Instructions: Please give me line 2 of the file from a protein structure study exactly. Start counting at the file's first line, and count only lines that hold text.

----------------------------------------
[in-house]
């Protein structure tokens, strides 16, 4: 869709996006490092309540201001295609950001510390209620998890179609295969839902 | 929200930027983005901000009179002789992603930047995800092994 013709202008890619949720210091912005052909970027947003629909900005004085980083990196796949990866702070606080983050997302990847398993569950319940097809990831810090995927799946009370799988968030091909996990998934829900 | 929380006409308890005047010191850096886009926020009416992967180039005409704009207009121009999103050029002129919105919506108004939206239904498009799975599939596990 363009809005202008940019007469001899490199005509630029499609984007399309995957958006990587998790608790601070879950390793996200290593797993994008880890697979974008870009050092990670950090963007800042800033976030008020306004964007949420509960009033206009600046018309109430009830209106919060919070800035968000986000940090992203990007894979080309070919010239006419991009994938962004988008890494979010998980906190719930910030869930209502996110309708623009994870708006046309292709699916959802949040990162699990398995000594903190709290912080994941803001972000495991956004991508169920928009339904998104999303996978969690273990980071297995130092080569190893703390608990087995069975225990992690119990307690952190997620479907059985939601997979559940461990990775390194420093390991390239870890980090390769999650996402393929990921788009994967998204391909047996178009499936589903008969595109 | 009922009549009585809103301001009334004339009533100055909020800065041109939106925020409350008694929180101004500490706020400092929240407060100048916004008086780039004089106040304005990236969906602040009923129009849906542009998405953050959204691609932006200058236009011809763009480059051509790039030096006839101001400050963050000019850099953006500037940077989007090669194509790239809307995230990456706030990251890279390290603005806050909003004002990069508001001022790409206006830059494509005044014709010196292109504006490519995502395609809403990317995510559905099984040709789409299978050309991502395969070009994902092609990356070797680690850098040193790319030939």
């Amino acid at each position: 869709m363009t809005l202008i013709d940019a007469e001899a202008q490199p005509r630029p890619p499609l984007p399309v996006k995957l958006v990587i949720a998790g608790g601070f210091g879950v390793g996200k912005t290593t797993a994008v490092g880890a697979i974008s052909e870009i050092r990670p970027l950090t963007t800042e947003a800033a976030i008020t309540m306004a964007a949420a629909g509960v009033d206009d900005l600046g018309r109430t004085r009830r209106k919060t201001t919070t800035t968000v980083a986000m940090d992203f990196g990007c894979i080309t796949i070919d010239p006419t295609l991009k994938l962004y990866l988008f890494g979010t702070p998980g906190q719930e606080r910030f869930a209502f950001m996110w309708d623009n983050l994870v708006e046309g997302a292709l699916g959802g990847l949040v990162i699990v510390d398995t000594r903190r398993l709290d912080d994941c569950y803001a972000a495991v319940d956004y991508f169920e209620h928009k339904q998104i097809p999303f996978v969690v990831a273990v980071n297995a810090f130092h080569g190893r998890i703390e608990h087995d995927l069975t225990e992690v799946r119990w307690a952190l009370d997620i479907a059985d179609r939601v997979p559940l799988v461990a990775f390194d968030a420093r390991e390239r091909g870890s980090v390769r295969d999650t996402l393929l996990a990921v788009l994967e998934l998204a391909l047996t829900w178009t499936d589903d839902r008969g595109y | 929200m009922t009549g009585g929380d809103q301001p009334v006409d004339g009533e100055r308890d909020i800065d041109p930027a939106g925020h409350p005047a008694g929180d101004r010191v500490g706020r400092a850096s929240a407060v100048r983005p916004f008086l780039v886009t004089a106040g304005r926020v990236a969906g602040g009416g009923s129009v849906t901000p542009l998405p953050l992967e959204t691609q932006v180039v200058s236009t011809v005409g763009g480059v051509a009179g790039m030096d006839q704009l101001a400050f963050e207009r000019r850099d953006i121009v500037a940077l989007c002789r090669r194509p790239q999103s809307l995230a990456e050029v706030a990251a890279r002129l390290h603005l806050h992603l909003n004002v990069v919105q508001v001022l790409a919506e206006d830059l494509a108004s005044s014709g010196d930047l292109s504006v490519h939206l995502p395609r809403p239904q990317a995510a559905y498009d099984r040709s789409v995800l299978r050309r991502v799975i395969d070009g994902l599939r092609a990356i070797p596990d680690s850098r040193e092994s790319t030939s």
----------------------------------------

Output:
């Protein structure tokens, strides 16, 4: 869709996006490092309540201001295609950001510390209620998890179609295969839902 | 929200930027983005901000009179002789992603930047995800092994 013709202008890619949720210091912005052909970027947003629909900005004085980083990196796949990866702070606080983050997302990847398993569950319940097809990831810090995927799946009370799988968030091909996990998934829900 | 929380006409308890005047010191850096886009926020009416992967180039005409704009207009121009999103050029002129919105919506108004939206239904498009799975599939596990 363009809005202008940019007469001899490199005509630029499609984007399309995957958006990587998790608790601070879950390793996200290593797993994008880890697979974008870009050092990670950090963007800042800033976030008020306004964007949420509960009033206009600046018309109430009830209106919060919070800035968000986000940090992203990007894979080309070919010239006419991009994938962004988008890494979010998980906190719930910030869930209502996110309708623009994870708006046309292709699916959802949040990162699990398995000594903190709290912080994941803001972000495991956004991508169920928009339904998104999303996978969690273990980071297995130092080569190893703390608990087995069975225990992690119990307690952190997620479907059985939601997979559940461990990775390194420093390991390239870890980090390769999650996402393929990921788009994967998204391909047996178009499936589903008969595109 | 009922009549009585809103301001009334004339009533100055909020800065041109939106925020409350008694929180101004500490706020400092929240407060100048916004008086780039004089106040304005990236969906602040009923129009849906542009998405953050959204691609932006200058236009011809763009480059051509790039030096006839101001400050963050000019850099953006500037940077989007090669194509790239809307995230990456706030990251890279390290603005806050909003004002990069508001001022790409206006830059494509005044014709010196292109504006490519995502395609809403990317995510559905099984040709789409299978050309991502395969070009994902092609990356070797680690850098040193790319030939």